James Currie

 James Currie

Address100 East 27th Street
Austin, TX 78705

Associate Dean for the Houston Extension Program, Austin Presbyterian Theological Seminary

B.A., The University of Texas at Austin, 1973
M.A., University of Indiana, 1976
M.Div., Austin Presbyterian Theological Seminary, 1979
Th.M.,, Austin Presbyterian Theological Seminary, 1989

James S. Currie was the director of the Houston Extension program from 1996 until 2005 when he was named associate dean for the Houston Extension program and assistant professor of American church history.

Ordained in the Presbyterian Church (U.S.A.) in 1979, Currie was pastor of North Lincoln Westminster Parish (Whiteside, Auburn, and Silex Presbyterian Churches) in Lincoln County, Missouri, from 1979 to 1983; pastor of First Presbyterian Church in Killeen, Texas, from 1983 to 1989; on pulpit supply in New Covenant Presbytery while pursuing his PhD from 1989 to 1992; and pastor of a new church development in Missouri Union Presbytery from 1992 to 1994. He served as pastor of Westminster Presbyterian Church in Houston, Texas, from 1995-2005.

Currie has been executive secretary of the Presbyterian Historical Society of the Southwest since 2002. He is the author of a book on Austin Seminary’s centennial history, Austin Presbyterian Theological Seminary: Completing a Century of Service (Eakin Press, 2002) and is researching a book on the history of the Presbyterian Pan American School in Kingsville, Texas. He is a regular contributor on the subject of church history in the southwest to the publications of New Covenant Presbytery and the Synod of the Sun.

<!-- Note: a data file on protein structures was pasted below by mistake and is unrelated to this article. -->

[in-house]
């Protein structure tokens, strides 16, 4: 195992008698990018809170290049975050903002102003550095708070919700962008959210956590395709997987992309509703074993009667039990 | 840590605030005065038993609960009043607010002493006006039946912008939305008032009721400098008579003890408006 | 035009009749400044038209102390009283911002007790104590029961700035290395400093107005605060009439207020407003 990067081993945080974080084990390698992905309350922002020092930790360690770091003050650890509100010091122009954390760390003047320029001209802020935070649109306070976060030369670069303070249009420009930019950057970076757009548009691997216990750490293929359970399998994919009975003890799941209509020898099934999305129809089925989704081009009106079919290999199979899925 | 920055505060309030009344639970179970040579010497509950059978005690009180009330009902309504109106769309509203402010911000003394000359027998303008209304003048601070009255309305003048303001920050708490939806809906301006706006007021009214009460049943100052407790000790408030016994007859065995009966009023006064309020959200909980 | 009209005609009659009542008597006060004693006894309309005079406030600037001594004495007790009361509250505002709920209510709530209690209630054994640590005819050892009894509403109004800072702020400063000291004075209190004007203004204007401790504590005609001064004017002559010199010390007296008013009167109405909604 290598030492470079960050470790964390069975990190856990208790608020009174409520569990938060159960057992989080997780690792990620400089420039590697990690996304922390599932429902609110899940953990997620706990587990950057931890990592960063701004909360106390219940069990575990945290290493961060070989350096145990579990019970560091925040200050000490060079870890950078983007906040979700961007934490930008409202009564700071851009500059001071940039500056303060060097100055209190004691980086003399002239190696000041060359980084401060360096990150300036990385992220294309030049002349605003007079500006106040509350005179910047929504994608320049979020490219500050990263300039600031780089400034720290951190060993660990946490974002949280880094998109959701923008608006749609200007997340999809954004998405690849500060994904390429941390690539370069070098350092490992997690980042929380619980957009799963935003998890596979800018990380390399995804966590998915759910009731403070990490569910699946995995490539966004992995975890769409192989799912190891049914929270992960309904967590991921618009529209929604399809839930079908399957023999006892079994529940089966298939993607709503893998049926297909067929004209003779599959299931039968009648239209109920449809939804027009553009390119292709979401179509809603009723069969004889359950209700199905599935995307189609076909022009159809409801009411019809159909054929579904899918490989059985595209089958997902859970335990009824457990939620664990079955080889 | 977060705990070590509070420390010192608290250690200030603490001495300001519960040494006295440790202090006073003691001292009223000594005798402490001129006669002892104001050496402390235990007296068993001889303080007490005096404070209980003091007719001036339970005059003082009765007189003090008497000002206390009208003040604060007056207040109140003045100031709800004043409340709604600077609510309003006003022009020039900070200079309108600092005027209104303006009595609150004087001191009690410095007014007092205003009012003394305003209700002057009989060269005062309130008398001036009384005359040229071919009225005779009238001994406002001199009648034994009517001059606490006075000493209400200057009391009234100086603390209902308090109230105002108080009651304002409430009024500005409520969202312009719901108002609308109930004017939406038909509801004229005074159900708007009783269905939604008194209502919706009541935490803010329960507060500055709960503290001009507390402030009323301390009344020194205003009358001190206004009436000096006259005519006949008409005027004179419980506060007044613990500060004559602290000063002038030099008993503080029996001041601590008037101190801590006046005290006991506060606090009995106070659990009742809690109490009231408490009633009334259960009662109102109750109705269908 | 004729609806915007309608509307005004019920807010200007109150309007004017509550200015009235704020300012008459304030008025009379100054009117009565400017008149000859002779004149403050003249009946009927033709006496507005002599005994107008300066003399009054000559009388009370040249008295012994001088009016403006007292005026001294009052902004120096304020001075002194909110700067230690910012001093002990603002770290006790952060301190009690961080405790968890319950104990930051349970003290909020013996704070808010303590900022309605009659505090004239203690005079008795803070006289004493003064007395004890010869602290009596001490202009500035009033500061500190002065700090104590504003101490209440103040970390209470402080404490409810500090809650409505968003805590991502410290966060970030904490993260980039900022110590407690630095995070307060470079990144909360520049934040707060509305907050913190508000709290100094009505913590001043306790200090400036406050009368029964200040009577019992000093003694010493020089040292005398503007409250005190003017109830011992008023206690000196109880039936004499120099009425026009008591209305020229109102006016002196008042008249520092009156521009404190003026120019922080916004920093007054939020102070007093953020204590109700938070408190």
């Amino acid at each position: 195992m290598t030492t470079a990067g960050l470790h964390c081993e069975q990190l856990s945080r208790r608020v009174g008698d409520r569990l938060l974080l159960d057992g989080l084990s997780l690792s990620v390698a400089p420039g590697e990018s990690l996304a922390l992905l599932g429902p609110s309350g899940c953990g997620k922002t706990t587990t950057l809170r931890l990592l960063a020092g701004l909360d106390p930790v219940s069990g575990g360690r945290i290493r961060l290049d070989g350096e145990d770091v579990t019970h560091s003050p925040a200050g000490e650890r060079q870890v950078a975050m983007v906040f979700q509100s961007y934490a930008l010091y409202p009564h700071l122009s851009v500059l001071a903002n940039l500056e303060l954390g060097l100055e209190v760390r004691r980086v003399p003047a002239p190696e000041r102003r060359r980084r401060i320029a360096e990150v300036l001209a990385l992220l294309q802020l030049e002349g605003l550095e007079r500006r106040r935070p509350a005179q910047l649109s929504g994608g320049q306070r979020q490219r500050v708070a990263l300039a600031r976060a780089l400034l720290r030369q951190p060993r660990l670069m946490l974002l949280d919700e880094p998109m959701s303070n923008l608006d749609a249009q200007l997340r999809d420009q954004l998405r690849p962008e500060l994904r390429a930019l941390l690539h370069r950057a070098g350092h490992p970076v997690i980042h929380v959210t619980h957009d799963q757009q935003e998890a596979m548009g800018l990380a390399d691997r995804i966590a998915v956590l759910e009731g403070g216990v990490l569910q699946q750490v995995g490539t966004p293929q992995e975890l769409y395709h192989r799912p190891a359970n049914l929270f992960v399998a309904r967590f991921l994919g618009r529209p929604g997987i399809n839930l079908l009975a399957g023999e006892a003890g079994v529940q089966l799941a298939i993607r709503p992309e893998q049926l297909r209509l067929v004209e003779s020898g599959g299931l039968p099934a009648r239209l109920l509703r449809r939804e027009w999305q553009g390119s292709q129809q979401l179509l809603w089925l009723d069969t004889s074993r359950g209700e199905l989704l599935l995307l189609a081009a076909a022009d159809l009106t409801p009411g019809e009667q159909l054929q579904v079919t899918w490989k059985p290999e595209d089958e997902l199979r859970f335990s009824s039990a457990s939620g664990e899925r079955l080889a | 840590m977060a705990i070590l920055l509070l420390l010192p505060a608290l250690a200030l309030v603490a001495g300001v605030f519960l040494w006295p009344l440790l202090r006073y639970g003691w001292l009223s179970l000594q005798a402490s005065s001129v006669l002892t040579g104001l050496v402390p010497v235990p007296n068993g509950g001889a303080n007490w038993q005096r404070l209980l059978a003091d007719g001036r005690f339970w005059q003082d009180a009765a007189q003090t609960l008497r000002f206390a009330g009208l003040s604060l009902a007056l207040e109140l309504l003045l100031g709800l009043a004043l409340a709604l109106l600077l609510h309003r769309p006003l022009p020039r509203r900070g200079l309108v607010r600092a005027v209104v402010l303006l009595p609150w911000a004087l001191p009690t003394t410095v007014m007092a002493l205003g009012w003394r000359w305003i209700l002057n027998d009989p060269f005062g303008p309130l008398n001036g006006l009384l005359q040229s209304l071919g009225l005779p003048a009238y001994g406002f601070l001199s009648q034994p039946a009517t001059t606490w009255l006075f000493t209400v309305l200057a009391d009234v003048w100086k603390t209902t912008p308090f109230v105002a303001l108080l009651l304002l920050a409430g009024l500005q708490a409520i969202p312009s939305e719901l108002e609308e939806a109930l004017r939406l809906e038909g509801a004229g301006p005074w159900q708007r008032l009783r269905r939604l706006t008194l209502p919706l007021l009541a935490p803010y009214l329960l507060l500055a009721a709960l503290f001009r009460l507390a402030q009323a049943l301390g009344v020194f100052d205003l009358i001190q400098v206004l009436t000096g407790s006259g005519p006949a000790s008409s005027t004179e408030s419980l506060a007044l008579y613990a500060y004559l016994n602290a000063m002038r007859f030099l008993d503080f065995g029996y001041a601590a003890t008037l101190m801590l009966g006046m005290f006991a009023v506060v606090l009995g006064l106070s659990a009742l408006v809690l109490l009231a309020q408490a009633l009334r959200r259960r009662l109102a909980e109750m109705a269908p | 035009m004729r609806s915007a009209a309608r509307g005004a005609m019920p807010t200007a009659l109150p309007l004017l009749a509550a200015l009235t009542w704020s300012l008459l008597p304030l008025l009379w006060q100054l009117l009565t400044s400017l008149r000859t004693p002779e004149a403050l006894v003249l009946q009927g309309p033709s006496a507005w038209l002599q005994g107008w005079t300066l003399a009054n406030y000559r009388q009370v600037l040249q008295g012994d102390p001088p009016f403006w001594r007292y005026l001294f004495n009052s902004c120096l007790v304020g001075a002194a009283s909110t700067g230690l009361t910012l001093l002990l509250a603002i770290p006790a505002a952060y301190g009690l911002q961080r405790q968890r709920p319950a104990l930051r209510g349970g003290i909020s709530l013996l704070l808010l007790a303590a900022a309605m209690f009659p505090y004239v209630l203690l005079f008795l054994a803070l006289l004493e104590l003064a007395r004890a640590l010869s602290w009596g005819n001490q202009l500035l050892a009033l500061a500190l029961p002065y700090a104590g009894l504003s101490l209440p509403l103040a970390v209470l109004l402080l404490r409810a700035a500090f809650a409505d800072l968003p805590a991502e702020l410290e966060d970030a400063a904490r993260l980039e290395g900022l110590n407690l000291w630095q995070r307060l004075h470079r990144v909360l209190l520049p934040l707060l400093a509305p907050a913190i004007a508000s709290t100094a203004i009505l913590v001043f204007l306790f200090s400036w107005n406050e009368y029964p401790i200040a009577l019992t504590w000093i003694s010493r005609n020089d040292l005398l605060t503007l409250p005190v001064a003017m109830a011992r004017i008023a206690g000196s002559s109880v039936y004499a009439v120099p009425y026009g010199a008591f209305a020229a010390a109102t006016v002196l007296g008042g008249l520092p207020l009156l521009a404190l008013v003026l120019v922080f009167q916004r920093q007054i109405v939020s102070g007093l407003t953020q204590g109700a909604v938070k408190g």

Currie earned a BA from the University of Texas at Austin, an MA in German from Indiana University, an MDiv and ThM from Austin Seminary, and a PhD from Rice University. He was the translator for Rudolf Schnackenburg’s All Things are Possible to Believers: Reflections on the Lord’s Prayer and the Sermon on the Mount (Westminster/John Knox, 1995) and Klaus Berger’s The Truth Under Lock and Key: Jesus and the Dead Sea Scrolls (Westminster/John Knox, 1995).

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